Mortgage forbearance is a process that provides financial relief to those who qualify under the CARES Act. It’s a way that you can pause monthly repayments on your mortgage so that you can have that extra cashflow to pay for other essentials. This is available to those who experienced financial hardship related to the COVID-19 pandemic.

Covered forbearance period

The initial forbearance period was 18 months if Freddie Mac or Fannie Mae backed your mortgage. To be eligible for those 18 months, though, you had to be in an active forbearance plan by September 30, 2021. The maximum extension period of forbearance after that is 12 months.

Other federal mortgages were also available for a forbearance period of 18 months, but again, only if you were in an active plan as of September 30, 2021. Otherwise, the forbearance period is 12 months.

During the forbearance period, the loan servicer is banned from charging interest, fees or penalties. They also can’t report you to a credit bureau for a missed or late payment, as long as you’re officially in one of the CARES Act forbearance programs.

Options for repaying after your mortgage forbearance ends

When your mortgage forbearance ends, you will be required to resume your monthly repayments as they were before the forbearance began. If you can continue to make those payments, then simply do so to get started again.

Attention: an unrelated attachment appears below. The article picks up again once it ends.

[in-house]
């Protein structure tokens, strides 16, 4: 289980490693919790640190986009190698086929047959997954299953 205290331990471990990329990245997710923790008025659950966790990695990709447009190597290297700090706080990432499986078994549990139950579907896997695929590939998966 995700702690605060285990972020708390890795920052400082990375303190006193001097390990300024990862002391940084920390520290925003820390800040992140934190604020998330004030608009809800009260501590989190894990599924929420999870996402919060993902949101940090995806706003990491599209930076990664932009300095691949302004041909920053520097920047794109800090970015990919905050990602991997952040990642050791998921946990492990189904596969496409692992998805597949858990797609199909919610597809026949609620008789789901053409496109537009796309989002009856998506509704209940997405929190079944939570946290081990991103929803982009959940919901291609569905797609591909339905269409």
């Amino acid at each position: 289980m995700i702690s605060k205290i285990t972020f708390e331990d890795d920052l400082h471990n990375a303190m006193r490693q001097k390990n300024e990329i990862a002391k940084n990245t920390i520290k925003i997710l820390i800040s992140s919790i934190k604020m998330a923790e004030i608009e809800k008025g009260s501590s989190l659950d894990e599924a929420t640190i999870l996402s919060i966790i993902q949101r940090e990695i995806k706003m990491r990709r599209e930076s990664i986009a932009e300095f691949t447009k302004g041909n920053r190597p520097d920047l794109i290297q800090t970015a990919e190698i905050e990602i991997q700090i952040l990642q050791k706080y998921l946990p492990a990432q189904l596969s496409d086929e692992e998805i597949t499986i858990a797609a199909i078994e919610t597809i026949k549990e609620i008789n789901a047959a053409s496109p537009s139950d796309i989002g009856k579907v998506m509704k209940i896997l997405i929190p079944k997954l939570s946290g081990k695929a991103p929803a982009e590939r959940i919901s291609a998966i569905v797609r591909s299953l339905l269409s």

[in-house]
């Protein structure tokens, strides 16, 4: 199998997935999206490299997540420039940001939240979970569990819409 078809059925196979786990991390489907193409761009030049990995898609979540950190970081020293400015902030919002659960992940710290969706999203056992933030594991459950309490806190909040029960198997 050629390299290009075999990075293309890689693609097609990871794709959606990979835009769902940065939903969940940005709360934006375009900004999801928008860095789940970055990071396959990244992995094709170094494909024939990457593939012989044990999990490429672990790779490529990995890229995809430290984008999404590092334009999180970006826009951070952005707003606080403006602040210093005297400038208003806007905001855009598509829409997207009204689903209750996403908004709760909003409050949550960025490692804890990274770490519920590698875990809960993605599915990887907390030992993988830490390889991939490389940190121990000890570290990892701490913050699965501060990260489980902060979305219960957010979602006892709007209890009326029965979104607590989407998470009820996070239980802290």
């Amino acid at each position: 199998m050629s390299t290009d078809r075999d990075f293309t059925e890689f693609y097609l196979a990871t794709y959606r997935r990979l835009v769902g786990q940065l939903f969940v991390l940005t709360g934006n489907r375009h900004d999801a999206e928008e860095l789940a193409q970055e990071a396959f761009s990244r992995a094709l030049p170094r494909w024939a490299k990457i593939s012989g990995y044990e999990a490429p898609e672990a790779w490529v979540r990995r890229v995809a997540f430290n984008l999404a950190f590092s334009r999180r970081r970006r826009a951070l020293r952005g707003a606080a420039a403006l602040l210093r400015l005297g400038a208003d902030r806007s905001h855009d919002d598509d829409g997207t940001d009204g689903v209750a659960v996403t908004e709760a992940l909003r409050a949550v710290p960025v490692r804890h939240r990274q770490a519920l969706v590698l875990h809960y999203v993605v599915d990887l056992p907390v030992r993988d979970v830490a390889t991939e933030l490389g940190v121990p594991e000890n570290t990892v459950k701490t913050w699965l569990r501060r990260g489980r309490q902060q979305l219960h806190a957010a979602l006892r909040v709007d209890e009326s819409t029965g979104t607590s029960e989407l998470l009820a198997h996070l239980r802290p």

However, if you are having trouble working that back into your budget — or if you are still experiencing financial hardship — there are options that you have at your disposal.

Repayment options vary by agency

An important thing to note is that your repayment options following mortgage forbearance depends on the agency that backs your loan. This is why you’ll need to reach out to your loan servicer immediately if you are having trouble repaying your loan once the forbearance period ends.

Some options might include reducing the amount of your repayments or modifying your loan in some other way to provide you with financial relief.

Steps to request forbearance under the CARES Act